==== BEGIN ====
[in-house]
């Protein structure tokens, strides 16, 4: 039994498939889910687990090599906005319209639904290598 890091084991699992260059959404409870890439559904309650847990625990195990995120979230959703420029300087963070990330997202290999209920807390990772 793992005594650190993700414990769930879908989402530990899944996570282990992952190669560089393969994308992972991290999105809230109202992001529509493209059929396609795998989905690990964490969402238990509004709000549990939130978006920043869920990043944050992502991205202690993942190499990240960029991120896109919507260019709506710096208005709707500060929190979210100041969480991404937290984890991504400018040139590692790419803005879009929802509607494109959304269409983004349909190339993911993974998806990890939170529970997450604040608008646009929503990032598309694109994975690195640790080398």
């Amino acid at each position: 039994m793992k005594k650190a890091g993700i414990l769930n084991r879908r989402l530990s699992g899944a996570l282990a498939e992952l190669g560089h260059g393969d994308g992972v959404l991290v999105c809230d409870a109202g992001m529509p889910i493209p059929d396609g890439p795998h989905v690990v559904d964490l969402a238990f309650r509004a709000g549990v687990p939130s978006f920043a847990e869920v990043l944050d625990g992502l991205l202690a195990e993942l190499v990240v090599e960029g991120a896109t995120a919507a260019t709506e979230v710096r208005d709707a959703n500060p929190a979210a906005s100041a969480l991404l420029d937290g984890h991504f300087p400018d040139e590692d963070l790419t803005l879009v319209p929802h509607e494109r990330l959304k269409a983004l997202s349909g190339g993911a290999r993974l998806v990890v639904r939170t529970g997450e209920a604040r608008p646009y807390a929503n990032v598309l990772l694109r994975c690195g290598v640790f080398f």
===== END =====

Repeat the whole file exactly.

[in-house]
């Protein structure tokens, strides 16, 4: 039994498939889910687990090599906005319209639904290598 890091084991699992260059959404409870890439559904309650847990625990195990995120979230959703420029300087963070990330997202290999209920807390990772 793992005594650190993700414990769930879908989402530990899944996570282990992952190669560089393969994308992972991290999105809230109202992001529509493209059929396609795998989905690990964490969402238990509004709000549990939130978006920043869920990043944050992502991205202690993942190499990240960029991120896109919507260019709506710096208005709707500060929190979210100041969480991404937290984890991504400018040139590692790419803005879009929802509607494109959304269409983004349909190339993911993974998806990890939170529970997450604040608008646009929503990032598309694109994975690195640790080398």
């Amino acid at each position: 039994m793992k005594k650190a890091g993700i414990l769930n084991r879908r989402l530990s699992g899944a996570l282990a498939e992952l190669g560089h260059g393969d994308g992972v959404l991290v999105c809230d409870a109202g992001m529509p889910i493209p059929d396609g890439p795998h989905v690990v559904d964490l969402a238990f309650r509004a709000g549990v687990p939130s978006f920043a847990e869920v990043l944050d625990g992502l991205l202690a195990e993942l190499v990240v090599e960029g991120a896109t995120a919507a260019t709506e979230v710096r208005d709707a959703n500060p929190a979210a906005s100041a969480l991404l420029d937290g984890h991504f300087p400018d040139e590692d963070l790419t803005l879009v319209p929802h509607e494109r990330l959304k269409a983004l997202s349909g190339g993911a290999r993974l998806v990890v639904r939170t529970g997450e209920a604040r608008p646009y807390a929503n990032v598309l990772l694109r994975c690195g290598v640790f080398f």